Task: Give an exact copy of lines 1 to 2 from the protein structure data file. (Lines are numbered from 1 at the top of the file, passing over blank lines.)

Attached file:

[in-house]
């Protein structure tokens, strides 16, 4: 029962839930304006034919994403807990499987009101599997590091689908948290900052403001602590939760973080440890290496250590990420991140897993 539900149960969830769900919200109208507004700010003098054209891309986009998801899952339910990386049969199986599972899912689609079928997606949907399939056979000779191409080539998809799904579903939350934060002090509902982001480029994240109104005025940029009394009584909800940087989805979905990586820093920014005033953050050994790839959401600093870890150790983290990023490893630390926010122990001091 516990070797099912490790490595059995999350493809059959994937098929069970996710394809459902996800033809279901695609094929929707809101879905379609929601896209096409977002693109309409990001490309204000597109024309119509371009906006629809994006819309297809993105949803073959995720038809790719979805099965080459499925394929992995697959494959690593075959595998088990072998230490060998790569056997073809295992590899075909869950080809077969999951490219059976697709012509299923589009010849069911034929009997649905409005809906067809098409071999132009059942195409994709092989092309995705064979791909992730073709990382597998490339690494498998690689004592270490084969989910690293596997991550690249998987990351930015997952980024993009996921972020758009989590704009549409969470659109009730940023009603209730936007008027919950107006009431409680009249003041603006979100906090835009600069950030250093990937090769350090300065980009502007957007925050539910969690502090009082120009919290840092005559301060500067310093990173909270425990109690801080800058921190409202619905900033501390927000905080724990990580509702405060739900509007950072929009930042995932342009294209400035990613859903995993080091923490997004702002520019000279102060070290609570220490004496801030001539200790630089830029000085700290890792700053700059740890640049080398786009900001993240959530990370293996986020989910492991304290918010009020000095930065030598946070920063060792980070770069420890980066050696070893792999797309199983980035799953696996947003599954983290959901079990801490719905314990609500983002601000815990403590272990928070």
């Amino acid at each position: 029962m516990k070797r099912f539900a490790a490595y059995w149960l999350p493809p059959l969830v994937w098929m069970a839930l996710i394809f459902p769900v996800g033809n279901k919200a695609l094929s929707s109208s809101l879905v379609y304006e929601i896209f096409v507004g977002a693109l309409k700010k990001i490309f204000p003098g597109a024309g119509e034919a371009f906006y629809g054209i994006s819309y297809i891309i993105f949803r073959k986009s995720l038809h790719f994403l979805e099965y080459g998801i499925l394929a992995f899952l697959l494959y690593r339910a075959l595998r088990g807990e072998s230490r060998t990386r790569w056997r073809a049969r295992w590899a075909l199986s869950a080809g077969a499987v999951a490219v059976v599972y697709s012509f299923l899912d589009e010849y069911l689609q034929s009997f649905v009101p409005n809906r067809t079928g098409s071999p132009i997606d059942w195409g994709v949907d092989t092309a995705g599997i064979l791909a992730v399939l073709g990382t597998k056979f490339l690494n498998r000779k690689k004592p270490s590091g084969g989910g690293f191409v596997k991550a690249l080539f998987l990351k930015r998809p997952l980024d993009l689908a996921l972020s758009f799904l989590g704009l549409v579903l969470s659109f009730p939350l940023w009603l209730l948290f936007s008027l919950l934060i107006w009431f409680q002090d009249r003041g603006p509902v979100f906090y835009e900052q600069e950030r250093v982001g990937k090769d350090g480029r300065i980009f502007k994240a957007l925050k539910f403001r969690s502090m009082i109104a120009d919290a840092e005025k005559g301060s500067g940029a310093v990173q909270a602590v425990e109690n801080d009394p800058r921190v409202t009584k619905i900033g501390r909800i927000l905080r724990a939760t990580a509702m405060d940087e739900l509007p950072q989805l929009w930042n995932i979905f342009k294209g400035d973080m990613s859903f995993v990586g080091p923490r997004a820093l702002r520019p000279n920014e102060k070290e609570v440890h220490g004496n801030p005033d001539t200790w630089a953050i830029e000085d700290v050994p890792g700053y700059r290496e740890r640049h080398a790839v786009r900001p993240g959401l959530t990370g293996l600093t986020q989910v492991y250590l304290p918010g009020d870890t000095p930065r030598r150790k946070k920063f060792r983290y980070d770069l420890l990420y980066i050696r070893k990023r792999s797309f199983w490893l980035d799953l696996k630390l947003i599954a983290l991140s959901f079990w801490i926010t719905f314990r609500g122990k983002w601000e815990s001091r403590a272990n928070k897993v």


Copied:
[in-house]
């Protein structure tokens, strides 16, 4: 029962839930304006034919994403807990499987009101599997590091689908948290900052403001602590939760973080440890290496250590990420991140897993 539900149960969830769900919200109208507004700010003098054209891309986009998801899952339910990386049969199986599972899912689609079928997606949907399939056979000779191409080539998809799904579903939350934060002090509902982001480029994240109104005025940029009394009584909800940087989805979905990586820093920014005033953050050994790839959401600093870890150790983290990023490893630390926010122990001091 516990070797099912490790490595059995999350493809059959994937098929069970996710394809459902996800033809279901695609094929929707809101879905379609929601896209096409977002693109309409990001490309204000597109024309119509371009906006629809994006819309297809993105949803073959995720038809790719979805099965080459499925394929992995697959494959690593075959595998088990072998230490060998790569056997073809295992590899075909869950080809077969999951490219059976697709012509299923589009010849069911034929009997649905409005809906067809098409071999132009059942195409994709092989092309995705064979791909992730073709990382597998490339690494498998690689004592270490084969989910690293596997991550690249998987990351930015997952980024993009996921972020758009989590704009549409969470659109009730940023009603209730936007008027919950107006009431409680009249003041603006979100906090835009600069950030250093990937090769350090300065980009502007957007925050539910969690502090009082120009919290840092005559301060500067310093990173909270425990109690801080800058921190409202619905900033501390927000905080724990990580509702405060739900509007950072929009930042995932342009294209400035990613859903995993080091923490997004702002520019000279102060070290609570220490004496801030001539200790630089830029000085700290890792700053700059740890640049080398786009900001993240959530990370293996986020989910492991304290918010009020000095930065030598946070920063060792980070770069420890980066050696070893792999797309199983980035799953696996947003599954983290959901079990801490719905314990609500983002601000815990403590272990928070």